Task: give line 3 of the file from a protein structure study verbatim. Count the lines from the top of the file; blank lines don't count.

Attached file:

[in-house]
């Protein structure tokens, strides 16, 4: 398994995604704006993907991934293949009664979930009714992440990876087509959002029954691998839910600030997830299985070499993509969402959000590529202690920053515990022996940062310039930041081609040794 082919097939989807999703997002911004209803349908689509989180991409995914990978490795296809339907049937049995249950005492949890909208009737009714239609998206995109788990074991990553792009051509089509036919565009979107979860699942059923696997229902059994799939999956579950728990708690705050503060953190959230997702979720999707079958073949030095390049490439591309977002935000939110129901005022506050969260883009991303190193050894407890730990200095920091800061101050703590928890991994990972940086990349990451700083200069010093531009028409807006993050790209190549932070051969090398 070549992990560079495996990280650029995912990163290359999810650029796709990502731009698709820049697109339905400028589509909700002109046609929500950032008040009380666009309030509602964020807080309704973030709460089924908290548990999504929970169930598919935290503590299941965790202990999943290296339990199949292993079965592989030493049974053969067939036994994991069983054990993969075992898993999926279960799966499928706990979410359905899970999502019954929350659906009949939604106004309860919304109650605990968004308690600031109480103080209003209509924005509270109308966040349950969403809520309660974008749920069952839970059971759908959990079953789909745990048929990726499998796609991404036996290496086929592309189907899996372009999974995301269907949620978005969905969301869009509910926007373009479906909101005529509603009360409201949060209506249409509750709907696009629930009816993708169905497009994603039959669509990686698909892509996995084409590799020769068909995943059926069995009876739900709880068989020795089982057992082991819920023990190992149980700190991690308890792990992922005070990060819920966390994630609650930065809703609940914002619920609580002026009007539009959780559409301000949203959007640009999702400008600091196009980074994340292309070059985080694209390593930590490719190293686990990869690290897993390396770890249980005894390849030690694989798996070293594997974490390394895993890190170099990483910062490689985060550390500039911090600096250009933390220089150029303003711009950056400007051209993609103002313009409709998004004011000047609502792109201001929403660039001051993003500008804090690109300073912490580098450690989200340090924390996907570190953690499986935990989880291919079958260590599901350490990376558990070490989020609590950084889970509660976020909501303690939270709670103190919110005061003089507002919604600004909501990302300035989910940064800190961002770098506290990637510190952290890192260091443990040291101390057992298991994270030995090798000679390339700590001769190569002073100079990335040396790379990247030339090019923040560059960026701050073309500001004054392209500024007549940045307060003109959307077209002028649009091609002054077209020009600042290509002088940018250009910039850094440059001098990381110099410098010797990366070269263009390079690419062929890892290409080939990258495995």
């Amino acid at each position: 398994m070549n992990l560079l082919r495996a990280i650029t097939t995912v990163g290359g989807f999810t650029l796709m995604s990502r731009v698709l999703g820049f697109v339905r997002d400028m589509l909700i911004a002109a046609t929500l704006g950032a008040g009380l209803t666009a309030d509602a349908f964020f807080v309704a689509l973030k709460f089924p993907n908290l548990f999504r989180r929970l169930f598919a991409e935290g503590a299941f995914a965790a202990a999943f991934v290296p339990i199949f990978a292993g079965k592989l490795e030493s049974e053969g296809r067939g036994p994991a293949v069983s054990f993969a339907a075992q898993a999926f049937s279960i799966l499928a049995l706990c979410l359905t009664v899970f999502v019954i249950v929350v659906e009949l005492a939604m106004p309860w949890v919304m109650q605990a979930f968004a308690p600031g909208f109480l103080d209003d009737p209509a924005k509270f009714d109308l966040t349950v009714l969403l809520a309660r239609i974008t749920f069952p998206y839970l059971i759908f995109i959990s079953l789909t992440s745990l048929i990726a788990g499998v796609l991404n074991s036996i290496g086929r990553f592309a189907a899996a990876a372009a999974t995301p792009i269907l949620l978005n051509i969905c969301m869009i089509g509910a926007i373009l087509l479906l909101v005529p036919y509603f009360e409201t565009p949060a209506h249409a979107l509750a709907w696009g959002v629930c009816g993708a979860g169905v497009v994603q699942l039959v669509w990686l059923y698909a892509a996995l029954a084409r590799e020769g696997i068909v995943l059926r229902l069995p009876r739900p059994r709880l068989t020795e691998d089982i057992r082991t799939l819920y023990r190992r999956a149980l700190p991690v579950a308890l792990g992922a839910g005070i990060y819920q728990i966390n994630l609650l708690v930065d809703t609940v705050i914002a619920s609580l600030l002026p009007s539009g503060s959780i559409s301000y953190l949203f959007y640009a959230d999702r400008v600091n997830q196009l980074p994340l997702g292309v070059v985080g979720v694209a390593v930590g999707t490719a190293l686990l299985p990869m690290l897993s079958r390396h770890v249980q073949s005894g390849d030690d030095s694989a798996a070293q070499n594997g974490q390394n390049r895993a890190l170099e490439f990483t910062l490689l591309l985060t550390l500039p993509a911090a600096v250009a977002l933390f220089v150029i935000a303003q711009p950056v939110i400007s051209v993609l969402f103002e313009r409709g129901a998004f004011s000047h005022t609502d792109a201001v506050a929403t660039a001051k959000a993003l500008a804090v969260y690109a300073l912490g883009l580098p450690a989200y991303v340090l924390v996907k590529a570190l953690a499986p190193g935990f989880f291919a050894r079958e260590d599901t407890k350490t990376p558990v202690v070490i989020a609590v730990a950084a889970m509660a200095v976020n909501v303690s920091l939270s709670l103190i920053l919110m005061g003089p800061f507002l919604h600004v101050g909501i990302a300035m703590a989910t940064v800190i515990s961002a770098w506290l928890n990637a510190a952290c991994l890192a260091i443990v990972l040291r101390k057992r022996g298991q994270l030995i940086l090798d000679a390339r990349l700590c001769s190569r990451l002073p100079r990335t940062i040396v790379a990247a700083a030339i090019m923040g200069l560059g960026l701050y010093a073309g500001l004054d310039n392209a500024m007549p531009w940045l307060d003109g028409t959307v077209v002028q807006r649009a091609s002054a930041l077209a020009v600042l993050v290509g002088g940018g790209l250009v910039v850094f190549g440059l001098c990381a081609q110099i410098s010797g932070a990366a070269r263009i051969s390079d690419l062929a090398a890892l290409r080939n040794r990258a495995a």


């Amino acid at each position: 398994m070549n992990l560079l082919r495996a990280i650029t097939t995912v990163g290359g989807f999810t650029l796709m995604s990502r731009v698709l999703g820049f697109v339905r997002d400028m589509l909700i911004a002109a046609t929500l704006g950032a008040g009380l209803t666009a309030d509602a349908f964020f807080v309704a689509l973030k709460f089924p993907n908290l548990f999504r989180r929970l169930f598919a991409e935290g503590a299941f995914a965790a202990a999943f991934v290296p339990i199949f990978a292993g079965k592989l490795e030493s049974e053969g296809r067939g036994p994991a293949v069983s054990f993969a339907a075992q898993a999926f049937s279960i799966l499928a049995l706990c979410l359905t009664v899970f999502v019954i249950v929350v659906e009949l005492a939604m106004p309860w949890v919304m109650q605990a979930f968004a308690p600031g909208f109480l103080d209003d009737p209509a924005k509270f009714d109308l966040t349950v009714l969403l809520a309660r239609i974008t749920f069952p998206y839970l059971i759908f995109i959990s079953l789909t992440s745990l048929i990726a788990g499998v796609l991404n074991s036996i290496g086929r990553f592309a189907a899996a990876a372009a999974t995301p792009i269907l949620l978005n051509i969905c969301m869009i089509g509910a926007i373009l087509l479906l909101v005529p036919y509603f009360e409201t565009p949060a209506h249409a979107l509750a709907w696009g959002v629930c009816g993708a979860g169905v497009v994603q699942l039959v669509w990686l059923y698909a892509a996995l029954a084409r590799e020769g696997i068909v995943l059926r229902l069995p009876r739900p059994r709880l068989t020795e691998d089982i057992r082991t799939l819920y023990r190992r999956a149980l700190p991690v579950a308890l792990g992922a839910g005070i990060y819920q728990i966390n994630l609650l708690v930065d809703t609940v705050i914002a619920s609580l600030l002026p009007s539009g503060s959780i559409s301000y953190l949203f959007y640009a959230d999702r400008v600091n997830q196009l980074p994340l997702g292309v070059v985080g979720v694209a390593v930590g999707t490719a190293l686990l299985p990869m690290l897993s079958r390396h770890v249980q073949s005894g390849d030690d030095s694989a798996a070293q070499n594997g974490q390394n390049r895993a890190l170099e490439f990483t910062l490689l591309l985060t550390l500039p993509a911090a600096v250009a977002l933390f220089v150029i935000a303003q711009p950056v939110i400007s051209v993609l969402f103002e313009r409709g129901a998004f004011s000047h005022t609502d792109a201001v506050a929403t660039a001051k959000a993003l500008a804090v969260y690109a300073l912490g883009l580098p450690a989200y991303v340090l924390v996907k590529a570190l953690a499986p190193g935990f989880f291919a050894r079958e260590d599901t407890k350490t990376p558990v202690v070490i989020a609590v730990a950084a889970m509660a200095v976020n909501v303690s920091l939270s709670l103190i920053l919110m005061g003089p800061f507002l919604h600004v101050g909501i990302a300035m703590a989910t940064v800190i515990s961002a770098w506290l928890n990637a510190a952290c991994l890192a260091i443990v990972l040291r101390k057992r022996g298991q994270l030995i940086l090798d000679a390339r990349l700590c001769s190569r990451l002073p100079r990335t940062i040396v790379a990247a700083a030339i090019m923040g200069l560059g960026l701050y010093a073309g500001l004054d310039n392209a500024m007549p531009w940045l307060d003109g028409t959307v077209v002028q807006r649009a091609s002054a930041l077209a020009v600042l993050v290509g002088g940018g790209l250009v910039v850094f190549g440059l001098c990381a081609q110099i410098s010797g932070a990366a070269r263009i051969s390079d690419l062929a090398a890892l290409r080939n040794r990258a495995a």